The Bruins’ power play did generate a quality scoring chance, with Marchand creating space along the left wing before sending a pass to Krejci, who was crashing the net wide of the right post. The pass was tape to tape, but perhaps the ice conditions at the end of the period were just choppy enough to make it difficult for Krejci to redirect into the open net. Whatever the case may have been, Krejci was unable to score, letting a golden opportunity go by the boards.

The B”s will have 25 seconds of power play time to begin the second period, when they’ll hope to simply keep up the pace they established in the first. They have plenty to feel good about, but they’re smart enough to know that a one-goal lead can disappear in an instant. I wouldn’t expect a letdown at all when these two teams emerge from the locker rooms.

The Bruins’ suffocating forecheck and relentless presence in the offensive zone is on one hand impressive, but on the other hand, it makes you wonder where it was in Game 5. For the first two periods on Saturday night, the Bruins did not resemble anything like the team that’s on the ice tonight in Game 6. How frustrating that will be for the fan base will depend on tonight’s result, but it’s clear they’re following the right path thus far.

First period, 1:35, 1-0 Bruins: The Boston power play gets another chance, with Roszival going off for high sticking against Marchand.

First period, 4:01, 1-0: Two interesting plays have happened. The first came during the power play, when Crawford took a Krug shot off his mask. In the scramble for the rebound, Horton was clearly tripped by Hjalmarsson. The refs missed it and instead blew the play dead when Crawford removed his own mask, despite the Bruins’ having possession of the puck.

And just now, Shawn Thornton’s wrist shot hit Andrew Shaw in the face and deflected right to Thornton’s stick. Shaw went down and looked to be knocked out by the play, but because Thornton had the puck, the whistle shouldn’t have blown the play dead. But because of the way Shaw looked, the referee blew the whistle. Given that we’re humans, that one’s more understandable than the whistle after Crawford’s mask removal.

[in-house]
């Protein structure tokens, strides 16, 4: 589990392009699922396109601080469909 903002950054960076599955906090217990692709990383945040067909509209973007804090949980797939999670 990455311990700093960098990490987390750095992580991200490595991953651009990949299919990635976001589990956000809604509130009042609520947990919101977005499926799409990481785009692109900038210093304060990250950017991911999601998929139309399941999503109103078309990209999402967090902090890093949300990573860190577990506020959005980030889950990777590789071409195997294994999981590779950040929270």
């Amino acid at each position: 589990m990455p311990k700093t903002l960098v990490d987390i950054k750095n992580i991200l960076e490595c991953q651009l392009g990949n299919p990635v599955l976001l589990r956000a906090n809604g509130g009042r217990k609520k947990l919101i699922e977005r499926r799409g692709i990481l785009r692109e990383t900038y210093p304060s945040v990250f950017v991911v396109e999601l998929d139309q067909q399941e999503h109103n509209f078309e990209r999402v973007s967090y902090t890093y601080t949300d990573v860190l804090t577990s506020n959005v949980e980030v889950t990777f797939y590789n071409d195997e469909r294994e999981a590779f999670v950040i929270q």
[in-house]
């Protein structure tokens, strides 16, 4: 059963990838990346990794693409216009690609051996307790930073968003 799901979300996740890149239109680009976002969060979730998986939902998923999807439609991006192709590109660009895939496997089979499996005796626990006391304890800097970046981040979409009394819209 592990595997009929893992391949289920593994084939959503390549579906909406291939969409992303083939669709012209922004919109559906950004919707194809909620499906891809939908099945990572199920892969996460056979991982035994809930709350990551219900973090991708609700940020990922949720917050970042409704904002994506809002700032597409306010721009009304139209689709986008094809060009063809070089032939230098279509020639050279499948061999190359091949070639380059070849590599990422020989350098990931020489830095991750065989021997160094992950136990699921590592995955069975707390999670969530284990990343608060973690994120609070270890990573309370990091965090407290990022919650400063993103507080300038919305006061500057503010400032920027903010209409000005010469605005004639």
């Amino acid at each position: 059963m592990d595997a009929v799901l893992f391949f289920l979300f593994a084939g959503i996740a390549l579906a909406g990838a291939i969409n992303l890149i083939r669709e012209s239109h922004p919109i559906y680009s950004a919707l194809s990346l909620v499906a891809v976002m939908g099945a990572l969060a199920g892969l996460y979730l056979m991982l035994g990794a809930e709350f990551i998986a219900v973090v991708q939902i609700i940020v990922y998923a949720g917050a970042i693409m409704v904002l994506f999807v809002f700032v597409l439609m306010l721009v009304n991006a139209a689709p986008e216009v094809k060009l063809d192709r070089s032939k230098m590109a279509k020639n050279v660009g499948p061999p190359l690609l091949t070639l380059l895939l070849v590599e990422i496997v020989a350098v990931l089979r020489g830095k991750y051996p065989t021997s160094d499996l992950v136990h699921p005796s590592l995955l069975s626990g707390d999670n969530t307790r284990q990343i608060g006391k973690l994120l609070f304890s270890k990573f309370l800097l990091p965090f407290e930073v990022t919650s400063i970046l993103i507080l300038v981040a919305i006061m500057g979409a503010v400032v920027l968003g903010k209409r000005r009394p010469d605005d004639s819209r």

The Bruins continue to control the game, though Rask stood tall on a Frolik breakaway, and Boychuk and Ference got back to break up a potential 3-0n-1. Boston has been strong in all three zones.

First period, 9:20, 1-0 Bruins: The B’s continue to dominate the game, and though Tyler Seguin couldn’t bury a rebound in the midst of a big scrum in front of the net, he does draw a tripping call on Johnny Oduya. B’s to the power play.

First period, 12:41, 1-0 Bruins: It took just seven seconds from the last post for the Bruins to make me look smart.

Chris Kelly won an offensive zone draw, and after a four-man race to the puck, Tyler Seguin gloved it down in the slot and backhand a pass to Chris Kelly, who buried his second goal of the series.

First period, 12:48, 0-0: It’s all Bruins early here in Game 6. The B’s lead in shots 4-1, and really it’s looked like the ice has been tilted to start this one. Every Bruin has had two good shifts to start the game, all the way to the third D pairing. It hasn’t led to a goal, but this is exactly the pace the Bruins want and need tonight.

First period 17:17, 0-0: Bergeron watch — he looks OK. He twice threw his body around in his first shift, perhaps an indication that he’s feeling OK.